The subject of Detente, Democracy and Dictatorship has been with us since the breakdown of the Cold War and the termination of the Soviet system, indeed, if not since the origins of Bolshevism. No more vigorous critic of the uneasy co-existence of democracy and dictatorship exists than the greatest writer that the Soviet era of Russian history produced, Aleksandr Solzhenitsyn.
This third edition is based on major addresses, especially aimed at Americans, delivered in 1975 in Washington, D.C. and New York, and again, in 1978, at Harvard University in Cambridge, all on the subject of detente, democracy and dictatorship. It also includes Solzhenitsyn's final 2007 interview with the German publication Der Spiegel.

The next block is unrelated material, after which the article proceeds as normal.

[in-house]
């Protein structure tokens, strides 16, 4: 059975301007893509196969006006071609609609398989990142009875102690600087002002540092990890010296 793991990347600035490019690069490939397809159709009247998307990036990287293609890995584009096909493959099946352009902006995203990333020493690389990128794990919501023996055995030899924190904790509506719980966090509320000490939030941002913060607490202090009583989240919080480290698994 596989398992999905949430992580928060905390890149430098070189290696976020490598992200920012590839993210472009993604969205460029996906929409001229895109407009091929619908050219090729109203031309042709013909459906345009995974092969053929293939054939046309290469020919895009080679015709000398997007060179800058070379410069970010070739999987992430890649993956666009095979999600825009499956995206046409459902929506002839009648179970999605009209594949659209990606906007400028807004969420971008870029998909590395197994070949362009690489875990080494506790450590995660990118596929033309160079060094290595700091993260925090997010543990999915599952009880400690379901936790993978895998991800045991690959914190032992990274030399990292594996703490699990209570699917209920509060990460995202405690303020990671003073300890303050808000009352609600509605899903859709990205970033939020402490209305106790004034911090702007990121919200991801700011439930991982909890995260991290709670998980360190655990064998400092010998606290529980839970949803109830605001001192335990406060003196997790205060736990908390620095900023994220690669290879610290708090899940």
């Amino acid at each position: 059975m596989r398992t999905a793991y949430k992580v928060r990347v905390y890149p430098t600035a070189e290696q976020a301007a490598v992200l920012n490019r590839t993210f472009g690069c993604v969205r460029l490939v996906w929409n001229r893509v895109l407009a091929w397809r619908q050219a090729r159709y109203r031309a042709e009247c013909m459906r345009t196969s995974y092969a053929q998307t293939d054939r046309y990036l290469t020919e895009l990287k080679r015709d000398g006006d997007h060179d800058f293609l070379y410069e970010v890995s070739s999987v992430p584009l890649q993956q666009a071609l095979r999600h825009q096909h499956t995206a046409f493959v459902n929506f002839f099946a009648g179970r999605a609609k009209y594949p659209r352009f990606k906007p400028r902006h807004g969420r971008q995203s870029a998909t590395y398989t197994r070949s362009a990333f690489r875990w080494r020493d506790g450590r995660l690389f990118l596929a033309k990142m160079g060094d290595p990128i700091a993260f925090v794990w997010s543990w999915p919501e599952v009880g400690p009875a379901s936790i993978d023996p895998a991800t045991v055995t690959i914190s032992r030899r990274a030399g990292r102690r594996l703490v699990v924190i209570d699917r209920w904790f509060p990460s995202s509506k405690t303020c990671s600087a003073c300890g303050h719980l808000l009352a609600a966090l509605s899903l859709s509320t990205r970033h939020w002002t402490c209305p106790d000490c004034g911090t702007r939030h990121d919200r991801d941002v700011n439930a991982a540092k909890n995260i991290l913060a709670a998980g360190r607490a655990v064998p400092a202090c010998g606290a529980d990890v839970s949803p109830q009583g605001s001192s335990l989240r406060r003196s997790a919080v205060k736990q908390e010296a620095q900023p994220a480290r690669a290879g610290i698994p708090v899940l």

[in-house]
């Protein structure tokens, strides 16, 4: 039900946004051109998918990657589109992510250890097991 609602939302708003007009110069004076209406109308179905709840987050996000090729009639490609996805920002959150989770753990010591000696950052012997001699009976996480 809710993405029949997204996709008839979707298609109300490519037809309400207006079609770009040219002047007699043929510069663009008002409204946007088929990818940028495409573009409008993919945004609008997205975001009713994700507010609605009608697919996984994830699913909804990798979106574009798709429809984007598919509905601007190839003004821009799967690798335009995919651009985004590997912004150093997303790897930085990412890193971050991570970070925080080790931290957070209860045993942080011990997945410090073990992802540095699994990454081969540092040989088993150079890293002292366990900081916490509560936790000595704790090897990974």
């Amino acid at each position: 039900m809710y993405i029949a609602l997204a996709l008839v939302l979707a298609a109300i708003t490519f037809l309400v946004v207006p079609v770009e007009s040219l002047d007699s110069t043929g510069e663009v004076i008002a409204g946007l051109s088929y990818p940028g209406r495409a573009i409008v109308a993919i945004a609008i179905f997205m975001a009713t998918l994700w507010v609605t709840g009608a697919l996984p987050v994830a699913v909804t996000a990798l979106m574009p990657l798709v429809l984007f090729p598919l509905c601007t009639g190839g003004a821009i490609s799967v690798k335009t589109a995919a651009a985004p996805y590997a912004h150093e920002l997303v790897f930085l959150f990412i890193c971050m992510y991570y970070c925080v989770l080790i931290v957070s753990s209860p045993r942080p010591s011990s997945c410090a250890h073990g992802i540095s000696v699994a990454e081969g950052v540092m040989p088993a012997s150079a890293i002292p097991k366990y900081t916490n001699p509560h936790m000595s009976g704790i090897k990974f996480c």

These major statements are brilliant and forthright comment on the risks of confusing ideology with diplomacy. But more than that, they summarize the Soviet debacle, the theoretical underpinnings, and distill Solzhenitsyn's multi-volumed masterpiece, the Gulag Archipelago.